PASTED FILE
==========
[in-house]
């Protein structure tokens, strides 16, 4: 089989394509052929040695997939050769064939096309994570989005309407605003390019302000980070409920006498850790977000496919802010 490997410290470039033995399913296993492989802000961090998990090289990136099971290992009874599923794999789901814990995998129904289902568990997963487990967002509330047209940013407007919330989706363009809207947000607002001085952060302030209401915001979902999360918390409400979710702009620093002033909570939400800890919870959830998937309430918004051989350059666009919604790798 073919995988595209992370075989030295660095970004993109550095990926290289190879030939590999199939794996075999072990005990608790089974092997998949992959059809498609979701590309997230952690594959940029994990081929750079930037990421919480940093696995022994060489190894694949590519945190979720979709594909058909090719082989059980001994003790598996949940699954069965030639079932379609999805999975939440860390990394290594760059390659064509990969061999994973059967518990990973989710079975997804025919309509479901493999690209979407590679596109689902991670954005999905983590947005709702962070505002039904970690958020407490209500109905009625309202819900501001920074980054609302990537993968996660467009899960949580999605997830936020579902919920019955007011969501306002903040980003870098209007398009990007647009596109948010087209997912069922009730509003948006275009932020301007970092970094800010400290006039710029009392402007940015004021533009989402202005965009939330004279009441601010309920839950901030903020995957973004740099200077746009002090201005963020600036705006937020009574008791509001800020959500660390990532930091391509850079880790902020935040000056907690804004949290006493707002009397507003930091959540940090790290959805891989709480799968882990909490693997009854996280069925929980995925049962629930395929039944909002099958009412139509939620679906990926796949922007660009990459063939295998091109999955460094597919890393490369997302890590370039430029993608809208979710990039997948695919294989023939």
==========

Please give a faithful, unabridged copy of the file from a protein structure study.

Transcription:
[in-house]
């Protein structure tokens, strides 16, 4: 089989394509052929040695997939050769064939096309994570989005309407605003390019302000980070409920006498850790977000496919802010 490997410290470039033995399913296993492989802000961090998990090289990136099971290992009874599923794999789901814990995998129904289902568990997963487990967002509330047209940013407007919330989706363009809207947000607002001085952060302030209401915001979902999360918390409400979710702009620093002033909570939400800890919870959830998937309430918004051989350059666009919604790798 073919995988595209992370075989030295660095970004993109550095990926290289190879030939590999199939794996075999072990005990608790089974092997998949992959059809498609979701590309997230952690594959940029994990081929750079930037990421919480940093696995022994060489190894694949590519945190979720979709594909058909090719082989059980001994003790598996949940699954069965030639079932379609999805999975939440860390990394290594760059390659064509990969061999994973059967518990990973989710079975997804025919309509479901493999690209979407590679596109689902991670954005999905983590947005709702962070505002039904970690958020407490209500109905009625309202819900501001920074980054609302990537993968996660467009899960949580999605997830936020579902919920019955007011969501306002903040980003870098209007398009990007647009596109948010087209997912069922009730509003948006275009932020301007970092970094800010400290006039710029009392402007940015004021533009989402202005965009939330004279009441601010309920839950901030903020995957973004740099200077746009002090201005963020600036705006937020009574008791509001800020959500660390990532930091391509850079880790902020935040000056907690804004949290006493707002009397507003930091959540940090790290959805891989709480799968882990909490693997009854996280069925929980995925049962629930395929039944909002099958009412139509939620679906990926796949922007660009990459063939295998091109999955460094597919890393490369997302890590370039430029993608809208979710990039997948695919294989023939």